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Effects of Deep Cervical Flexor Exercise with Visual Guide on Muscle Activity and Craniovertebral Angle in Subjects with Forward Head Posture
J Korean Soc Phys Med 2019;14(2):53-61
Published online May 31, 2019;  https://doi.org/10.13066/kspm.2019.14.2.53
© 2019 Journal of The Korean Society of Physical Medicine.

Kuk-kyung Son, PT. · Heon-Seock Cynn, PT, PhD · Ji-Hyun Lee, PT, PhD1 · Dong-Hwan Park, PT, MS · Bo-Been Kim, PT, MS

Department of Physical Therapy, Graduate School, Yonsei University,
1Department of Physical Therapy, Baekseok University
Received March 4, 2019; Revised March 4, 2019; Accepted March 13, 2019.
This is an Open Access article distributed under the terms of the Creative Commons Attribution Non-Commercial License (http://creativecommons.org/licenses/by-nc/3.0) which permits unrestricted non-commercial use, distribution, and reproduction in any medium, provided the original work is properly cited.
Abstract
PURPOSE: Forward head posture (FHP) is a head-on-trunk malalignment that results in musculoskeletal dysfunction and neck pain. To improve forward head posture, both the craniocervical flexion exercise (CCFE) and the visual guide (VG) technique have been used. This study compared the immediate effects of CCFE and VG combined with CCFE on craniovertebral angle (CVA), as well as on the activity of the sternocleidomastoid (SCM) and anterior scalene (AS) muscles during CCFE in subjects with FHP.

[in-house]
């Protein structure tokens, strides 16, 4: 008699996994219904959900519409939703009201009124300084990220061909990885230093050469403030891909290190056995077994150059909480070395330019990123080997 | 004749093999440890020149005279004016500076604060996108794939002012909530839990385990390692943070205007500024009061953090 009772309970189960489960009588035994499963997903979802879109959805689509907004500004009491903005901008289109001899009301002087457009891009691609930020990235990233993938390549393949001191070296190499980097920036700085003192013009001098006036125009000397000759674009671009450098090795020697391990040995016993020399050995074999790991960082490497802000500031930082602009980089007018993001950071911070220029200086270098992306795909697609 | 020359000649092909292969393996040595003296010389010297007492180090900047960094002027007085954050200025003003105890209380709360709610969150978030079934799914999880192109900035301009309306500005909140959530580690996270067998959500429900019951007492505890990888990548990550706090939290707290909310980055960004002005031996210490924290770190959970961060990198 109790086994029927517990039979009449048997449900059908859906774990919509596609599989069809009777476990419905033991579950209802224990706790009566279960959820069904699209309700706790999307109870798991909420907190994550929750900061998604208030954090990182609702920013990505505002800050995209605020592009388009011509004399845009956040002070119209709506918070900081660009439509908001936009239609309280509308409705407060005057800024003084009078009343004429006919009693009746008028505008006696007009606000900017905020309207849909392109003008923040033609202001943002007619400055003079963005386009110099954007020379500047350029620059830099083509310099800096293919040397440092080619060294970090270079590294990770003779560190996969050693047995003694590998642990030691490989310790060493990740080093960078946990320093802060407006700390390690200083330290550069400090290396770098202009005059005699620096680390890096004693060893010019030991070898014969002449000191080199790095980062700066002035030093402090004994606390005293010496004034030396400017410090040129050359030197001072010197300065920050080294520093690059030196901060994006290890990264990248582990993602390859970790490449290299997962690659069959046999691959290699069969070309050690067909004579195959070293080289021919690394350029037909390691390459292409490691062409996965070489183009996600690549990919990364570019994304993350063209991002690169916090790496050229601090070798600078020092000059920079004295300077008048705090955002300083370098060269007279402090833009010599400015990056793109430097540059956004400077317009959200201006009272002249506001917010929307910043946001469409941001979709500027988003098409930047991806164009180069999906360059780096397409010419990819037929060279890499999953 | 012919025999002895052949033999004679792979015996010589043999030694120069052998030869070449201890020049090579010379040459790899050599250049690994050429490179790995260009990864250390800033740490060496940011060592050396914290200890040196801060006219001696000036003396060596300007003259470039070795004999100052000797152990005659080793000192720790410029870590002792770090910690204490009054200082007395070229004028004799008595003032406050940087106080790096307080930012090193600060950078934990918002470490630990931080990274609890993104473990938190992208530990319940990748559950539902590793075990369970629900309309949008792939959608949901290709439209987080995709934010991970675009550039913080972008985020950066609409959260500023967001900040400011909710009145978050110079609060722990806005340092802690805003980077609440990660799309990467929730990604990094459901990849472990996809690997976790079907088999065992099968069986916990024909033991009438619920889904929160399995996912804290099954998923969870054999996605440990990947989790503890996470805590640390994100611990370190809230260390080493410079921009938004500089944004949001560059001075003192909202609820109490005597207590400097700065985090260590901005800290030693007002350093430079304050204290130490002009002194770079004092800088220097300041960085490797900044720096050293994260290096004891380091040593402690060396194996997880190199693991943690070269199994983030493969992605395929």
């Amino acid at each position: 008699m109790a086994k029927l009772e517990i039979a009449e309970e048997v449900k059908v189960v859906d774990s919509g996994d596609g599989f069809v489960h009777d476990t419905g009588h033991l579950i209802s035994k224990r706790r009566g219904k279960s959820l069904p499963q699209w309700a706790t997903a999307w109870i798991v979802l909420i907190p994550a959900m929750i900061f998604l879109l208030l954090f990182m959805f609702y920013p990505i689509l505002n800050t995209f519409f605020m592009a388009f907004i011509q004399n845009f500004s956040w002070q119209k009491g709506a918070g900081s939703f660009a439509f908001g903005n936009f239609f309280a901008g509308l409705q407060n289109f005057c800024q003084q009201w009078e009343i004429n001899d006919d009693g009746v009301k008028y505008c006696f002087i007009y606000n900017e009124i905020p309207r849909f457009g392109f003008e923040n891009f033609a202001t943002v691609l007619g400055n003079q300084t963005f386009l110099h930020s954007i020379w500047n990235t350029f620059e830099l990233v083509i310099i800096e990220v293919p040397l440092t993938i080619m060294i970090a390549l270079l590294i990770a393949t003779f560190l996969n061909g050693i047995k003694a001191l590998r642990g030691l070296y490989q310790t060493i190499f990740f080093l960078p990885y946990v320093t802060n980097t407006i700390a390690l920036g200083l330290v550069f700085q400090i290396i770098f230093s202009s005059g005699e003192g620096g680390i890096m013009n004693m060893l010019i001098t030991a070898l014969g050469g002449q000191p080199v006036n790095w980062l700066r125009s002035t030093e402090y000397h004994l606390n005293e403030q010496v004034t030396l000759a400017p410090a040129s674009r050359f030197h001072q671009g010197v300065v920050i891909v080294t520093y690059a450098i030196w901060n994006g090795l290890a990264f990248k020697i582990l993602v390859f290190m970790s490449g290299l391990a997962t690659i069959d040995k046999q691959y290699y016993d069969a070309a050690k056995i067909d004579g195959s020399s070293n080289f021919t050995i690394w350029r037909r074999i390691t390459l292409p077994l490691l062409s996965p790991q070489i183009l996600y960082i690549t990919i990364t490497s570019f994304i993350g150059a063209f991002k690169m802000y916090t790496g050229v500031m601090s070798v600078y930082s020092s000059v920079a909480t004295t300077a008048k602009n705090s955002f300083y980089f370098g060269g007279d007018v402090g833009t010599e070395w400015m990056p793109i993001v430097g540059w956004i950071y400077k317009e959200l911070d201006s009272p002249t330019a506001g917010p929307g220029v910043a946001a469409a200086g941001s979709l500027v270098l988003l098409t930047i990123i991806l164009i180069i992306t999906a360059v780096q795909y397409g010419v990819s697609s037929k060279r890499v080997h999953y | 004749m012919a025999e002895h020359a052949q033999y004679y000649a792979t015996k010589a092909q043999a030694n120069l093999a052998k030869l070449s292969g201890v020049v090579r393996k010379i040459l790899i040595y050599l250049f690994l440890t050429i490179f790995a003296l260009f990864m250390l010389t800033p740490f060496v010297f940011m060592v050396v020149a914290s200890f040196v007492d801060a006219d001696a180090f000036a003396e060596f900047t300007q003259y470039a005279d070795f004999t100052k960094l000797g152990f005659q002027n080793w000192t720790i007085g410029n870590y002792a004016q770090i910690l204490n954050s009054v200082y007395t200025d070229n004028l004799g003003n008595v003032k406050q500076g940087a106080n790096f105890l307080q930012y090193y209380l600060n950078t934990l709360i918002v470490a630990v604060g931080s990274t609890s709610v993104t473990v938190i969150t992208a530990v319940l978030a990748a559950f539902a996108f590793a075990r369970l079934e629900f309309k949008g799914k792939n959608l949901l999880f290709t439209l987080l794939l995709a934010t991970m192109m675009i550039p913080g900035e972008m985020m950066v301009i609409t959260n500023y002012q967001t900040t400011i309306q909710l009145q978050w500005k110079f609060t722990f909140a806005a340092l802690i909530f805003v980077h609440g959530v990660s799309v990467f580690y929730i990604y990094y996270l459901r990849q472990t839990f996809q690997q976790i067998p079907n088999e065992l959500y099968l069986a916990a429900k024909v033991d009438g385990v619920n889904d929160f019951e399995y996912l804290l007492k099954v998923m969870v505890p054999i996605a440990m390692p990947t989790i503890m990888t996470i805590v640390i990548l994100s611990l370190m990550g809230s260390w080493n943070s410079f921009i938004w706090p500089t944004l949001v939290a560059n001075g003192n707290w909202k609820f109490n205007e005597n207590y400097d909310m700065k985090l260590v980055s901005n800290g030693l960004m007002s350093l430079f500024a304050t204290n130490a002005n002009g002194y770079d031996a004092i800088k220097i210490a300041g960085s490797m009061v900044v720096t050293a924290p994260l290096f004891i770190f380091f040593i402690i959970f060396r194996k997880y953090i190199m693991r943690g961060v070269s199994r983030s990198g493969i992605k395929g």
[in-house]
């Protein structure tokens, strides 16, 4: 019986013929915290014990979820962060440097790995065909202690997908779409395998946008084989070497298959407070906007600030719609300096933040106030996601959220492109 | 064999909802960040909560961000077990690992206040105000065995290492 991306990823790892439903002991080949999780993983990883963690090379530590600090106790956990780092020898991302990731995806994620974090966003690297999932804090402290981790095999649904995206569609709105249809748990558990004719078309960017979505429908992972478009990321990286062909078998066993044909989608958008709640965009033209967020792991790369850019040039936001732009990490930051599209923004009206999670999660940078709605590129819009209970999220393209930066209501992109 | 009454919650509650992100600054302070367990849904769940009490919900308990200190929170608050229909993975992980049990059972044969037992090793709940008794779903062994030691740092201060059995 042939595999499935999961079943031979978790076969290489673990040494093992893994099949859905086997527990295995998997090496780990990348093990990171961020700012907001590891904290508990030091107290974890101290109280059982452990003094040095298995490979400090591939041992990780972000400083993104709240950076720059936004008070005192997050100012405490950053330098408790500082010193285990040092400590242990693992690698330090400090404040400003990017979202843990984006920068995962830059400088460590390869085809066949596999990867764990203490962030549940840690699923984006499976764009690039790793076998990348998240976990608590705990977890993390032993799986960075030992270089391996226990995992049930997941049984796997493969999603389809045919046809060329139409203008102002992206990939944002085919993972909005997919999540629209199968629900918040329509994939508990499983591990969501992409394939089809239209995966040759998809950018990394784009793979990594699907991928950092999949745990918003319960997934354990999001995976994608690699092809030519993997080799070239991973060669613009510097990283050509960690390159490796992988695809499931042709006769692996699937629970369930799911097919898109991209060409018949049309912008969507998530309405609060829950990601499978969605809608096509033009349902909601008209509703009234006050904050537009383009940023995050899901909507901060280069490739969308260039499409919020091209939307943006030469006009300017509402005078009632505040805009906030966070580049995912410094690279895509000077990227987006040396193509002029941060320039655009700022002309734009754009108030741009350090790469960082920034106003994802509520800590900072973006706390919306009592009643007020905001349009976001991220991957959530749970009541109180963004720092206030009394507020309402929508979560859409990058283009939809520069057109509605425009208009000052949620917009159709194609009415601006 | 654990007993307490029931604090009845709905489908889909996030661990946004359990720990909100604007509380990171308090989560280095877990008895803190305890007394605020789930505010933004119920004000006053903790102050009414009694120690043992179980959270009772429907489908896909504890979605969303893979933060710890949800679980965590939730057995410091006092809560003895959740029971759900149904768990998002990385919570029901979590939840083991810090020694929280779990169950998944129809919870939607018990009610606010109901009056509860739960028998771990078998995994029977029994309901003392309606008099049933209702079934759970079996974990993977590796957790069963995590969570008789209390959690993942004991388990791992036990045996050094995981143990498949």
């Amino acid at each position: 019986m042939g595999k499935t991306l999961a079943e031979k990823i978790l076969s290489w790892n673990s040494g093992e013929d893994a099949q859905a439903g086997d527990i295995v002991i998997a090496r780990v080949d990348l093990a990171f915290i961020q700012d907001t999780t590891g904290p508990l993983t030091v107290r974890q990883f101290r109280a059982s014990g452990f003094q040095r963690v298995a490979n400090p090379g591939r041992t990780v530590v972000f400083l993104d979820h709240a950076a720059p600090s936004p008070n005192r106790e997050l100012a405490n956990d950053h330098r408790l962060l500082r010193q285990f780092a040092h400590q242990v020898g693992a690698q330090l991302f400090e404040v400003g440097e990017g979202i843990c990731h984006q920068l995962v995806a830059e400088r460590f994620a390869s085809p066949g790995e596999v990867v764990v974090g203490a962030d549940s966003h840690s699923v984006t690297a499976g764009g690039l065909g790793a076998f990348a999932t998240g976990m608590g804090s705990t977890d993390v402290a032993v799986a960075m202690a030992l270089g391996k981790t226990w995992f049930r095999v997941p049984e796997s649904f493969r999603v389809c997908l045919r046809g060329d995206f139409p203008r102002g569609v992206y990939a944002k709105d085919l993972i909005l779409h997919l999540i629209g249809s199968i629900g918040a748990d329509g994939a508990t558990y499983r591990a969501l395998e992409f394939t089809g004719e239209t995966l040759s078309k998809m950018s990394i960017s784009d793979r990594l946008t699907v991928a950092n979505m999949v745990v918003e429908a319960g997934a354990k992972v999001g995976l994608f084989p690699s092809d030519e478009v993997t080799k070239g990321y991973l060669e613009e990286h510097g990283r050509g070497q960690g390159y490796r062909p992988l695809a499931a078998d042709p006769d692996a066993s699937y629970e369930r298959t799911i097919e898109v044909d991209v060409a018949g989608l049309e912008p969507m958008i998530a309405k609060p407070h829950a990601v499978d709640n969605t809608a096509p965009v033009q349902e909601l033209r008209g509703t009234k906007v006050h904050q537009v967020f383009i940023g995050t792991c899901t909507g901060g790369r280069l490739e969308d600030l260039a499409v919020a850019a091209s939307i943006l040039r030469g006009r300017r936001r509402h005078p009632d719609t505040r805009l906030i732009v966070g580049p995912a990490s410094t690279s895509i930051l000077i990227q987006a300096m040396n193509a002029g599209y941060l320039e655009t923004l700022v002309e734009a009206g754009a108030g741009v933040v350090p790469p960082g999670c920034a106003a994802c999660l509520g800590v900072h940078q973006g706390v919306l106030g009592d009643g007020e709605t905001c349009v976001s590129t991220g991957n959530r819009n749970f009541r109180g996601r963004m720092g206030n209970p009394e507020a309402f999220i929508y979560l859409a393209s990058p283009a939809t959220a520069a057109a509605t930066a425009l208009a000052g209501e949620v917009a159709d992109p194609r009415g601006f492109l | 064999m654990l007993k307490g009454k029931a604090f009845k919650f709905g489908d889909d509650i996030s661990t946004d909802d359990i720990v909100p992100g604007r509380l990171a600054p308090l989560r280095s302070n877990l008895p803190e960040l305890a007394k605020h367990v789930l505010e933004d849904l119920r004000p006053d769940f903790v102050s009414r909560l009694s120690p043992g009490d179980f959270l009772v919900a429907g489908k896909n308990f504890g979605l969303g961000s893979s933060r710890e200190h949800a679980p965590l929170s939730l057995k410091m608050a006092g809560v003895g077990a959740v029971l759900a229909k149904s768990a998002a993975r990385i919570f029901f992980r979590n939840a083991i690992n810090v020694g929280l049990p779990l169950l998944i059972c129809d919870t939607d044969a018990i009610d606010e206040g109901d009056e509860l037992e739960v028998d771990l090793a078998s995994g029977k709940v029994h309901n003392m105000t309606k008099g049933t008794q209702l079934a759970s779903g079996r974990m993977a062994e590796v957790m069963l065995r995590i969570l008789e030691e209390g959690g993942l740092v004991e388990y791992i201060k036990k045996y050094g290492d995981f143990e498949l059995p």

METHODS: Intotal, 16 subjects (nine males, seven females) with FHP were recruited using the G-power software. Each subject conducted CCFE and CCFE combined with VG in random order. The CVA was recorded using a digital camera and the ImageJ image analysis software. The EMG data of SCM and AS were measured by surface electromyography. A paired T-test was used to assess differences between the effects of the CCFE and VG combined with CCFE interventions in the same group.
RESULTS: The CVA was significantly greater for CCFE combined with the VG than for CCFE alone (p<.05). The activity of theSCM and AS muscles was also significantly greater when the VG was combined with CCFE than during CCFE alone across all craniocervical flexion exercise phases (p<.05).
CONCLUSION: Use of the VG technique combined with CCFE improved FHP in subjects with FHP compared to CCFE alone.
Keywords : Forward head posture, Craniocervical flexion exercise, Visual guide


May 2019, 14 (2)
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